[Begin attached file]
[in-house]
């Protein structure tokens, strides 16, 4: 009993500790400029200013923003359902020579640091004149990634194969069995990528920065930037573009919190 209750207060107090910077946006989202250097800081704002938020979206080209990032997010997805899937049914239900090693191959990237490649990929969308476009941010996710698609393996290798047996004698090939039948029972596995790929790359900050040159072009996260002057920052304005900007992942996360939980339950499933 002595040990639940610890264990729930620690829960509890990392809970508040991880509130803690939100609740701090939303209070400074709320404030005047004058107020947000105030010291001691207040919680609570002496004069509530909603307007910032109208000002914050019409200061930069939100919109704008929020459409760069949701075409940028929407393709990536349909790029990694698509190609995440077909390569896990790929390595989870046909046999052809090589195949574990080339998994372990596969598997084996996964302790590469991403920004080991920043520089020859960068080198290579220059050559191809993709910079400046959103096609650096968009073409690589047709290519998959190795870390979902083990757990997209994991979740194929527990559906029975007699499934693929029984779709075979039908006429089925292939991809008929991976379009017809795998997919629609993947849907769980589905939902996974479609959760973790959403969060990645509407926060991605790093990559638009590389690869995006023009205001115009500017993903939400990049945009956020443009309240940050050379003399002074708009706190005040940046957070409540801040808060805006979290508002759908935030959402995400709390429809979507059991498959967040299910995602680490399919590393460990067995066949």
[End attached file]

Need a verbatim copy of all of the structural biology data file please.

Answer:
[in-house]
């Protein structure tokens, strides 16, 4: 009993500790400029200013923003359902020579640091004149990634194969069995990528920065930037573009919190 209750207060107090910077946006989202250097800081704002938020979206080209990032997010997805899937049914239900090693191959990237490649990929969308476009941010996710698609393996290798047996004698090939039948029972596995790929790359900050040159072009996260002057920052304005900007992942996360939980339950499933 002595040990639940610890264990729930620690829960509890990392809970508040991880509130803690939100609740701090939303209070400074709320404030005047004058107020947000105030010291001691207040919680609570002496004069509530909603307007910032109208000002914050019409200061930069939100919109704008929020459409760069949701075409940028929407393709990536349909790029990694698509190609995440077909390569896990790929390595989870046909046999052809090589195949574990080339998994372990596969598997084996996964302790590469991403920004080991920043520089020859960068080198290579220059050559191809993709910079400046959103096609650096968009073409690589047709290519998959190795870390979902083990757990997209994991979740194929527990559906029975007699499934693929029984779709075979039908006429089925292939991809008929991976379009017809795998997919629609993947849907769980589905939902996974479609959760973790959403969060990645509407926060991605790093990559638009590389690869995006023009205001115009500017993903939400990049945009956020443009309240940050050379003399002074708009706190005040940046957070409540801040808060805006979290508002759908935030959402995400709390429809979507059991498959967040299910995602680490399919590393460990067995066949």